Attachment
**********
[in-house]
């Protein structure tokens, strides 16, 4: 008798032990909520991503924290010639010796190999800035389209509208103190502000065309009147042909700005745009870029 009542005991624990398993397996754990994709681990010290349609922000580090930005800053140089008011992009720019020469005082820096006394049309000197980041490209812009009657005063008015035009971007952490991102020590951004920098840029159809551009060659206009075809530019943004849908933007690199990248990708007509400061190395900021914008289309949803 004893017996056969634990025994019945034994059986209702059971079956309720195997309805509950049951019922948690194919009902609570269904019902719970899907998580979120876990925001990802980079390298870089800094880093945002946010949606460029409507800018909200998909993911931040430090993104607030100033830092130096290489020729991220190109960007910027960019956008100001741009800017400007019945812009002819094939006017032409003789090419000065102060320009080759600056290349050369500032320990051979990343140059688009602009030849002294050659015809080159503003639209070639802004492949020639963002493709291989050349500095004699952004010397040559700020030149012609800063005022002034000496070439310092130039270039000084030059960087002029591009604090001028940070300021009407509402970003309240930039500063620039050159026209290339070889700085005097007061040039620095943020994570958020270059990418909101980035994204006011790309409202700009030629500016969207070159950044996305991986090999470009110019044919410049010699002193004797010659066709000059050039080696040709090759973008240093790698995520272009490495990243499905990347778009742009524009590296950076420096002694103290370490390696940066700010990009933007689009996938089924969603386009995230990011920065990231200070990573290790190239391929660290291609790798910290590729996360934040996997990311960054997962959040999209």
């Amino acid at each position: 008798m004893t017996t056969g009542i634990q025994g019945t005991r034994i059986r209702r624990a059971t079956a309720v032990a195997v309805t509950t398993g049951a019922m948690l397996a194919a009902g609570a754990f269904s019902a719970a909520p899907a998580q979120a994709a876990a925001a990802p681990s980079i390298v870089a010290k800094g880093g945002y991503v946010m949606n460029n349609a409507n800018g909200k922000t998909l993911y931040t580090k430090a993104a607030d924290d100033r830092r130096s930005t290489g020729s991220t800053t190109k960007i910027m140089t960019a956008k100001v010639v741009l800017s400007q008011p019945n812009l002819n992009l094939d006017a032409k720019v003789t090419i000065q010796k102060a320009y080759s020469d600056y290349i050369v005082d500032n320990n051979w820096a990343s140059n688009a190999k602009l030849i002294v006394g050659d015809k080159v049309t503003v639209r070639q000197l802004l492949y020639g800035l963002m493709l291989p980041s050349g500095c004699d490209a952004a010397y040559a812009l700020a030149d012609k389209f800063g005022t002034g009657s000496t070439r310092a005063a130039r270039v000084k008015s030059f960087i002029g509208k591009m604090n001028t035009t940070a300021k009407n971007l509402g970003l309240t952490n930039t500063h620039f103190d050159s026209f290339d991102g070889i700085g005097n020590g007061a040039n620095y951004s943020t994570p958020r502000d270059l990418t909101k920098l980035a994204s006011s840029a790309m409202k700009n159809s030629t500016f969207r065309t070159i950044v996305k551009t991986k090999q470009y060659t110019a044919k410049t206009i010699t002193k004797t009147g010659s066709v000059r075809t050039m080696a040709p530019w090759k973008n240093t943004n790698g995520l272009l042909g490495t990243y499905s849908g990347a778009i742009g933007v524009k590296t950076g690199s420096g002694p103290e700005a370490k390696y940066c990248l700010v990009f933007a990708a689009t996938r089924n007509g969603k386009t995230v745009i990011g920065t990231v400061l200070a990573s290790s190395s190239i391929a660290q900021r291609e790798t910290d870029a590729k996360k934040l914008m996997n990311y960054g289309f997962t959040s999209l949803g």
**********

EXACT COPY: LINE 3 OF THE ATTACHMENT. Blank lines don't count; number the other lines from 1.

């Amino acid at each position: 008798m004893t017996t056969g009542i634990q025994g019945t005991r034994i059986r209702r624990a059971t079956a309720v032990a195997v309805t509950t398993g049951a019922m948690l397996a194919a009902g609570a754990f269904s019902a719970a909520p899907a998580q979120a994709a876990a925001a990802p681990s980079i390298v870089a010290k800094g880093g945002y991503v946010m949606n460029n349609a409507n800018g909200k922000t998909l993911y931040t580090k430090a993104a607030d924290d100033r830092r130096s930005t290489g020729s991220t800053t190109k960007i910027m140089t960019a956008k100001v010639v741009l800017s400007q008011p019945n812009l002819n992009l094939d006017a032409k720019v003789t090419i000065q010796k102060a320009y080759s020469d600056y290349i050369v005082d500032n320990n051979w820096a990343s140059n688009a190999k602009l030849i002294v006394g050659d015809k080159v049309t503003v639209r070639q000197l802004l492949y020639g800035l963002m493709l291989p980041s050349g500095c004699d490209a952004a010397y040559a812009l700020a030149d012609k389209f800063g005022t002034g009657s000496t070439r310092a005063a130039r270039v000084k008015s030059f960087i002029g509208k591009m604090n001028t035009t940070a300021k009407n971007l509402g970003l309240t952490n930039t500063h620039f103190d050159s026209f290339d991102g070889i700085g005097n020590g007061a040039n620095y951004s943020t994570p958020r502000d270059l990418t909101k920098l980035a994204s006011s840029a790309m409202k700009n159809s030629t500016f969207r065309t070159i950044v996305k551009t991986k090999q470009y060659t110019a044919k410049t206009i010699t002193k004797t009147g010659s066709v000059r075809t050039m080696a040709p530019w090759k973008n240093t943004n790698g995520l272009l042909g490495t990243y499905s849908g990347a778009i742009g933007v524009k590296t950076g690199s420096g002694p103290e700005a370490k390696y940066c990248l700010v990009f933007a990708a689009t996938r089924n007509g969603k386009t995230v745009i990011g920065t990231v400061l200070a990573s290790s190395s190239i391929a660290q900021r291609e790798t910290d870029a590729k996360k934040l914008m996997n990311y960054g289309f997962t959040s999209l949803g």